--> @dm:sample
           n = 0.01

    --> @dm:eval
           timestamp = "utcnow().isoformat()"

    --> @rn:write-stream
           name = "synthetic-logs-raw"

We will look into how to read / consume the data from an RDA Stream in section-9.


6. Implementing loops

So far the pipeline generates 100 randomly selected log messages and writes to a stream. But, it does only one time. We can use control bots to bring looping to the pipelines.

In this case, it might make more sense to generate logs on a periodic basis. So we will use @c:timed-loop accomplish this:

@c:timed-loop
           interval = 60

    --> @files:loadfile
           filename = 'https://bot-docs.cloudfabrix.io/data/datasets/synthetic_syslogs_dataset.csv'

    --> @dm:sample
           n = 0.01

    --> @dm:eval
           timestamp = "utcnow().isoformat()"

    --> @rn:write-stream
           name = "synthetic-logs-raw"

The bot @c:timed-loop uses parameter interval which is number of seconds between each loop iteration.

Let us take a look at how Studio Inspect shows the looped data:

Studio

NOTE: control bots do not appear in the Inspect as they do not have any data to show.


7. Using in-memory datasets to cache data

The pipeline is now looping every minute to download a dataset from a URL, do random sampling, add a timestamp column and then write the data to stream. In this case the example dataset has 10,000 rows. What if the dataset is very large, potentially with millions of rows? Downloading it every minute is not optimal use of network resources.

One of the options is to load the data from a URL and keep it in the memory as a temp- dataset.

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@files:loadfile
           filename = 'https://bot-docs.cloudfabrix.io/data/datasets/synthetic_syslogs_dataset.csv'

    --> @dm:save
            name = "temp-syslogs-dataset"

Now let us update the whole pipeline:

@files:loadfile
            filename = 'https://bot-docs.cloudfabrix.io/data/datasets/synthetic_syslogs_dataset.csv'

    --> @dm:save
            name = "temp-syslogs-dataset"

--> @c:timed-loop
        interval = 60

    --> @dm:recall
            name = "temp-syslogs-dataset"

    --> @dm:sample
            n = 0.01

    --> @dm:eval
            timestamp = "utcnow().isoformat()"

    --> @rn:write-stream
            name = "synthetic-logs-raw"

The updated pipeline now contains two blocks. First block downloads the data from a URL and saves it as in-memory dataset temp-syslogs-dataset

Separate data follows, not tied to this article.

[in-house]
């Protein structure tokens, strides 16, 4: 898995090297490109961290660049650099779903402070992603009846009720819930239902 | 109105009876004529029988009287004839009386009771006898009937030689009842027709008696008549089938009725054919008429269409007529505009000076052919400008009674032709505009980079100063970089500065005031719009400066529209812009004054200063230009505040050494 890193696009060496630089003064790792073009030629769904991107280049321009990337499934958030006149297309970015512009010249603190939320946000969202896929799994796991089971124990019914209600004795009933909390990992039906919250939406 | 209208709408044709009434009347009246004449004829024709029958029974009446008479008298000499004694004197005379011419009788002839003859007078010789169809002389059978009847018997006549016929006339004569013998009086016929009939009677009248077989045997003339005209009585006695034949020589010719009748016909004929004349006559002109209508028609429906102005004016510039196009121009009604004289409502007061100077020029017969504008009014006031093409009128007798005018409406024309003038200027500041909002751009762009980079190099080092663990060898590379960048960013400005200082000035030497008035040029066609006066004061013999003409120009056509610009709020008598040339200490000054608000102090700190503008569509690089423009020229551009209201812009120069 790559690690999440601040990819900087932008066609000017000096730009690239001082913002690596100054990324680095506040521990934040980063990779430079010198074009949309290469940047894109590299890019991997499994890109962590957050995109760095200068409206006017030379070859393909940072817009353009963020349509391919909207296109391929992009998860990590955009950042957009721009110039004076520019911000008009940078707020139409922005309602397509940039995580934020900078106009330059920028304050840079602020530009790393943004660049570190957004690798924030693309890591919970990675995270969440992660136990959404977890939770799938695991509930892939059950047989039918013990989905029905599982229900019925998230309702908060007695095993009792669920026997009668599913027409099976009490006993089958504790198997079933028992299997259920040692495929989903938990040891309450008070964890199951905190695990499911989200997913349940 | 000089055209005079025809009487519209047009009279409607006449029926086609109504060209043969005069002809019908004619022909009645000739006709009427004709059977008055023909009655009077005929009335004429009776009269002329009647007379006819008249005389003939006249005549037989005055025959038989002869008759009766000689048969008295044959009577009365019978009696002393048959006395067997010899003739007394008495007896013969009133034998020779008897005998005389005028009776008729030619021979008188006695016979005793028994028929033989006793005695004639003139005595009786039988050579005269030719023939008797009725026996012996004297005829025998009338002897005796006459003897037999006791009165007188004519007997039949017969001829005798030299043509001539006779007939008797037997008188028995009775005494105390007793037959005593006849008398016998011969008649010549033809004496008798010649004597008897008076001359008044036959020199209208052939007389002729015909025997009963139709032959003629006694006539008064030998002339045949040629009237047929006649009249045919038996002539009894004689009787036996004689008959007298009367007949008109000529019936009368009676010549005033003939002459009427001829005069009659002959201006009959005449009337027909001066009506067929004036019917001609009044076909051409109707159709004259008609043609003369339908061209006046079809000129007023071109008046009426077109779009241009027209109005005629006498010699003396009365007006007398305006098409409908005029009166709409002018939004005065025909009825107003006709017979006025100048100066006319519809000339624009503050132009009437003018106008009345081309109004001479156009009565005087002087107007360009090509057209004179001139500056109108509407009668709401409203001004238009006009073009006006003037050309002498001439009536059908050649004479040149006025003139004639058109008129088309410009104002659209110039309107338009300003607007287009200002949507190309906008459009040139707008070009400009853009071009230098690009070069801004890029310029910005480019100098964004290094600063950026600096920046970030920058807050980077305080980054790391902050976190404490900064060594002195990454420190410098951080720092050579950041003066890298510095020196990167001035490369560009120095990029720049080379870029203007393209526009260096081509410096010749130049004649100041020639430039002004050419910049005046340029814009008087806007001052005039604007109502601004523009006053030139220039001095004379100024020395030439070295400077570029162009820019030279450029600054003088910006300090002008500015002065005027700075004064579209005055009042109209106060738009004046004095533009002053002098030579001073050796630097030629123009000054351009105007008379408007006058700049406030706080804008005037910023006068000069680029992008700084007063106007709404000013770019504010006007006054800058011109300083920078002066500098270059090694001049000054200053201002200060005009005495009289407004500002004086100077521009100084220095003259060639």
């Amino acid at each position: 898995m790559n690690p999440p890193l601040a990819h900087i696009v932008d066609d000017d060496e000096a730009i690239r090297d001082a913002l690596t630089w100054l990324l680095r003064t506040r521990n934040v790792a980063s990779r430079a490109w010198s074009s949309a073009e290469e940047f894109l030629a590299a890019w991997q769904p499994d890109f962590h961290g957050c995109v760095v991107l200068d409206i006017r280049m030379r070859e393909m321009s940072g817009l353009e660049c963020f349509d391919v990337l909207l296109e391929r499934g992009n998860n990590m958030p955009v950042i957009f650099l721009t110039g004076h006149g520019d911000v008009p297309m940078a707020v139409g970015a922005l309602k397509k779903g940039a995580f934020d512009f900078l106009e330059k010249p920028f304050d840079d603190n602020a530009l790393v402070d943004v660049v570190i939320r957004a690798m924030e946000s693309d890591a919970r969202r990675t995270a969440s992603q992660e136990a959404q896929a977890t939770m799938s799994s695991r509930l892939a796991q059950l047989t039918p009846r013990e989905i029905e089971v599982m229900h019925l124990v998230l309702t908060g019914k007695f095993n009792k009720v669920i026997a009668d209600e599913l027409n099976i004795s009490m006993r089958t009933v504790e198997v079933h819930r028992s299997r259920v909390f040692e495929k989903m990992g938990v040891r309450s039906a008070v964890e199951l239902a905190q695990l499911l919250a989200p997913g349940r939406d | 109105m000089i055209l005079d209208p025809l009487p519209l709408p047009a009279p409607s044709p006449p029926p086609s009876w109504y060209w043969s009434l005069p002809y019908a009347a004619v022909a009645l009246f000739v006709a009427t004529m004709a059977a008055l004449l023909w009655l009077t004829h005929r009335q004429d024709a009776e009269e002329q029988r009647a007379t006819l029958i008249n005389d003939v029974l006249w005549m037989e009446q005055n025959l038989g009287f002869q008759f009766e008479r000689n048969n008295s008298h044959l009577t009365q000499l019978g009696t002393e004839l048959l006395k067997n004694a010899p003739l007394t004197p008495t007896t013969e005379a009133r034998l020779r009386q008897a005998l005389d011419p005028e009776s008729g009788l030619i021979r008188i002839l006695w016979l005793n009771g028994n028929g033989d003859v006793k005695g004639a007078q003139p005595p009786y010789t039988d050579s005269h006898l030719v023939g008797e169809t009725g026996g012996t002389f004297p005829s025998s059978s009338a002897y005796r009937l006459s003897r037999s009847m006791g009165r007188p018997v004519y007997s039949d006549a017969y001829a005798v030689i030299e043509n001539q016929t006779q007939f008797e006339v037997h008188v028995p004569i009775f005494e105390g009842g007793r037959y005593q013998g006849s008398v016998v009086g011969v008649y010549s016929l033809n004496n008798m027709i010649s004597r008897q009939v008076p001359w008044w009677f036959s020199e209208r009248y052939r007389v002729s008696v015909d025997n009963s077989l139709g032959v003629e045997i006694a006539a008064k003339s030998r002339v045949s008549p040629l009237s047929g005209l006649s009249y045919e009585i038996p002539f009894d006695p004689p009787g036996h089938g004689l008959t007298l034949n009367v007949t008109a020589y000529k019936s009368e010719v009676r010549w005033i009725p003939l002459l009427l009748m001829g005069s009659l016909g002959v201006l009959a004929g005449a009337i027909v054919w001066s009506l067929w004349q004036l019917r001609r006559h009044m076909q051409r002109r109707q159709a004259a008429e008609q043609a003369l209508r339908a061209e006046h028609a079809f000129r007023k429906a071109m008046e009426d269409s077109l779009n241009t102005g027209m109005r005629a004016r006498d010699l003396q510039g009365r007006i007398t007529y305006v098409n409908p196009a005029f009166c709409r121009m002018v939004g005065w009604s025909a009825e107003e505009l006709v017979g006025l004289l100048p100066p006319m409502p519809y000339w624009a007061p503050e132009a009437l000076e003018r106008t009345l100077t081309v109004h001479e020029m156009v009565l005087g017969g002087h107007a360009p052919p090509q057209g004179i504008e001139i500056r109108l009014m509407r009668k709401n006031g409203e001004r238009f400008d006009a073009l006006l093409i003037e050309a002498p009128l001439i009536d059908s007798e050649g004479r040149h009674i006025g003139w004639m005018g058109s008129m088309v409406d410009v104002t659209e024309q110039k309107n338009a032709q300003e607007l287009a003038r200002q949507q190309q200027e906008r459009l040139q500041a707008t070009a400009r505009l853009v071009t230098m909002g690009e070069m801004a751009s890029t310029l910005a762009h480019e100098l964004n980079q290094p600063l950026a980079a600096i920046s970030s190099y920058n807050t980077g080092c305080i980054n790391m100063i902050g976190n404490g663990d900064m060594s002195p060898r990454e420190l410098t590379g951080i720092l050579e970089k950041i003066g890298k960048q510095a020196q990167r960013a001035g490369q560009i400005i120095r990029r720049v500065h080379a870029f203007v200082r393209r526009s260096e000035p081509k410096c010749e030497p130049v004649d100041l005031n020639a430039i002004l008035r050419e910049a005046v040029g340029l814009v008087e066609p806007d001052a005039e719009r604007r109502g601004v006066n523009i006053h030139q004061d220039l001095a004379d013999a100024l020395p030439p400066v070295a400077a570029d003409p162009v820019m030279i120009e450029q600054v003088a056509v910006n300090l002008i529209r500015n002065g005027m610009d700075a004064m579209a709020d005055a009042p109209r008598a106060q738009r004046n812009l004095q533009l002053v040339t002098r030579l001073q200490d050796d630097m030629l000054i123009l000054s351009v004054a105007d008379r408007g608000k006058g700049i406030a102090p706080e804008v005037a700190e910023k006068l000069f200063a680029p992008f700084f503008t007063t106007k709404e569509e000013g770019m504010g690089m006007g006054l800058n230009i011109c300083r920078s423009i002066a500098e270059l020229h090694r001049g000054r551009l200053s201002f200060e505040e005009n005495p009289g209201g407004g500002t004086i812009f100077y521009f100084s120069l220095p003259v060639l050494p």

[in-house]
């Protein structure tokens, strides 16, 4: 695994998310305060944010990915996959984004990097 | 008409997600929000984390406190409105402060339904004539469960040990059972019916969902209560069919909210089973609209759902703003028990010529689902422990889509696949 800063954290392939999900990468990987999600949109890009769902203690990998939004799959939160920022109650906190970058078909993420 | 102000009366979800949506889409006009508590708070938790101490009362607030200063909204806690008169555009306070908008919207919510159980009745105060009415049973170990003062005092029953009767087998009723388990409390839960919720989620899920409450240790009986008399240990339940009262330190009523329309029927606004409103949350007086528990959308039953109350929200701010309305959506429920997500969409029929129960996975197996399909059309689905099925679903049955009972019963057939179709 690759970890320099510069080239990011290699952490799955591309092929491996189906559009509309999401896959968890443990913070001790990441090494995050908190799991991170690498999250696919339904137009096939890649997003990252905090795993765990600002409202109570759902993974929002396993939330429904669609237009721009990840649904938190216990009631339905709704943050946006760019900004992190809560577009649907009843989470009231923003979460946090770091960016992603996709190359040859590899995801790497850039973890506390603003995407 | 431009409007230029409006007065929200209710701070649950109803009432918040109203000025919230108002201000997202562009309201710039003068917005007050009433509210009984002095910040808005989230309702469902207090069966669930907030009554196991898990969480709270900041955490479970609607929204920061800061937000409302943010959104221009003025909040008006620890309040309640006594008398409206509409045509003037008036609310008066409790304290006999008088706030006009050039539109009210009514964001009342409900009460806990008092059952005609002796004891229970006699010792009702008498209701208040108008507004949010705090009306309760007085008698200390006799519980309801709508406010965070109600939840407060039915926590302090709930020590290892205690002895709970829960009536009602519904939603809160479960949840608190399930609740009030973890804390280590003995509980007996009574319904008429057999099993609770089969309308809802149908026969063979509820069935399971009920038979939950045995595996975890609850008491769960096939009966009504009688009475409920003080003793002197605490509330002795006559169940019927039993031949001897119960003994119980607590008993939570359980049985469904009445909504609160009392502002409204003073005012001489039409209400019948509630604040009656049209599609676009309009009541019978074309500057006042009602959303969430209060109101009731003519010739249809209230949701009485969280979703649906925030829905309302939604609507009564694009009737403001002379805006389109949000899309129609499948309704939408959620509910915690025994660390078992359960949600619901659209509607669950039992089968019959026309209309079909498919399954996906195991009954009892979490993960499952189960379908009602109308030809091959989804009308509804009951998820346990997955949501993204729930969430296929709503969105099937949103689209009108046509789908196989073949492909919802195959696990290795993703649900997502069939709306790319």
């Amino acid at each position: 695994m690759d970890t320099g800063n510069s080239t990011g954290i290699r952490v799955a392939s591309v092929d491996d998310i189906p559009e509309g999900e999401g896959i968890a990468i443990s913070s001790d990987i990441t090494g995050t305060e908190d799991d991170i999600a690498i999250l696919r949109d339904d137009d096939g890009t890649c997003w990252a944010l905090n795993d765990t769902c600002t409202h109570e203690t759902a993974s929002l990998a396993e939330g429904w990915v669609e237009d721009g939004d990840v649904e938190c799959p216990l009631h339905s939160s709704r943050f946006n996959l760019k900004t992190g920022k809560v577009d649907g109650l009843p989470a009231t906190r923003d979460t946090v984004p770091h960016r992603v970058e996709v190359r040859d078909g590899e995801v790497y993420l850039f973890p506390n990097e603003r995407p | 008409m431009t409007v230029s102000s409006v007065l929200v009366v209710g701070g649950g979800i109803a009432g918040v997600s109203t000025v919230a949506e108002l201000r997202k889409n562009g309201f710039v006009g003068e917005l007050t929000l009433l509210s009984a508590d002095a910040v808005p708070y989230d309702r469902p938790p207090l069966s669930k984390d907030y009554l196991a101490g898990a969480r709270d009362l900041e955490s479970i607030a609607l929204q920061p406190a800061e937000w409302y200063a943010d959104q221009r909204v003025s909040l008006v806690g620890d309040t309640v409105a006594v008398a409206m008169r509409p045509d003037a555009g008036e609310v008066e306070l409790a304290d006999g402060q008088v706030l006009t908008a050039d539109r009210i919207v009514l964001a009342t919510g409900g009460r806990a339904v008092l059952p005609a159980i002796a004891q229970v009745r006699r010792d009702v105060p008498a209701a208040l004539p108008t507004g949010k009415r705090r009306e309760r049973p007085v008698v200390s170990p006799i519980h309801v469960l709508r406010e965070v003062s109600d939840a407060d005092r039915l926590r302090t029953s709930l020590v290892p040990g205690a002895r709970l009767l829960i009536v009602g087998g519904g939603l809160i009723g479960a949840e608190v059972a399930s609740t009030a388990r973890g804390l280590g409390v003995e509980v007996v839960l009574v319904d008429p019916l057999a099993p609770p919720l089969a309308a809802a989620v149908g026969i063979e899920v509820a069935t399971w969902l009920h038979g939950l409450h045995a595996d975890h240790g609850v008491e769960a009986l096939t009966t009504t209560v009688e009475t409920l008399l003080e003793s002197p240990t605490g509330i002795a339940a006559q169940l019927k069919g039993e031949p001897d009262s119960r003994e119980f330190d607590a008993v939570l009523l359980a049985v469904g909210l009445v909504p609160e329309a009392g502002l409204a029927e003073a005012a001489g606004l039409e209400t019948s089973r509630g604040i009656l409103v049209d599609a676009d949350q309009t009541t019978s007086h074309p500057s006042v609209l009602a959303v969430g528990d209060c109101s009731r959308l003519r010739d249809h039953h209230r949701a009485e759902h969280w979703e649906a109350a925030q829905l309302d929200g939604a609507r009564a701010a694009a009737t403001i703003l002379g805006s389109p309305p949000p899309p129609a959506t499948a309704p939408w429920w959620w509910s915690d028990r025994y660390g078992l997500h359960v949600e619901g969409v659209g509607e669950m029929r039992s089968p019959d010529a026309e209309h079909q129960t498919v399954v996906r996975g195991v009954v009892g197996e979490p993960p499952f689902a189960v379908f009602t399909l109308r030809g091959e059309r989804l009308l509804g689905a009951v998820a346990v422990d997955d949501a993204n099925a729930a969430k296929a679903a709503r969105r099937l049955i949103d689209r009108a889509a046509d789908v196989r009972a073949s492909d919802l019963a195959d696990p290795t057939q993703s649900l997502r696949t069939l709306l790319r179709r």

Second block implements a timed loop. During each iteration, it recalls the in-memory dataset.

We have traded for higher continuous memory usage for reducing number of downloads.

For the sake of future reference, let us save the pipeline with name guide-example-produce-logs in RDA Studio


8. Running pipeline from RDA Portal

RDA Studio is a Jupyter notebook based environment for developing, debugging pipelines. Not meant for running pipelines in production RDA Fabric.

All pipelines saved RDA Studio are only meant to run in that Studio. In order to run any pipeline in RDAF, pipelines need to be Published.

There are two ways to publish a pipeline:

  1. Use RDA Studio action Pipelines: Publish a Pipeline
  2. Copy-paste the pipeline in RDA Portal.

For this exercise, we will use 2nd approach.

Assuming you have already created a free workspace in RDA Portal in Step-1, login into your workspace. You should see following menu on the left side:

Main Navigation Menu

Click on Home Menu -> Configuration -> RDA Administration which would show:

Portal

Click on Pipelines -> Draft Pipelines

Portal Draft Pipelines

Select Draft Pipelines and Click on Add with Text action to add the pipeline.

Specify guide-example-produce-logs as Pipeline name. Version should be in YYYY_MM_DD_n format. Copy paste following contents into the 'Content' section and click 'Save'.

@files:loadfile
            filename = 'https://bot-docs.cloudfabrix.io/data/datasets/synthetic_syslogs_dataset.csv'

    --> @dm:save
            name = "temp-syslogs-dataset"

--> @c:timed-loop
        interval = 60

    --> @dm:recall
            name = "temp-syslogs-dataset"

    --> @dm:sample
            n = 0.01

    --> @dm:eval
            timestamp = "utcnow().isoformat()"

    --> @rn:write-stream
            name = "synthetic-logs-raw"

Pipeline table should show following pipeline and Pop-up actions:

Portal Pipelines

Click Run from the pop-up actions for that pipeline. RDAF would start running the pipeline on one of the RDA Worker nodes.

You can view most recent traces for each bot that is getting executed in this pipeline using View Traces popup action.

Example Traces Report would show:

Portal Pipelines Traces


9. Reading data from an RDA Stream

Earlier pipeline has been writing randomly selected messages to an RDA Stream. Let us see how we can consume it.

If you have installed RDA CLI Client in any of the supported environments and if you are already connected your RDAF, you can use following command to verify that messages are being published to the desired stream:

rdac.py read-stream --name "synthetic-logs-raw"

It would show output similar to the following:

[
  {
    "device": "10.10.131.55",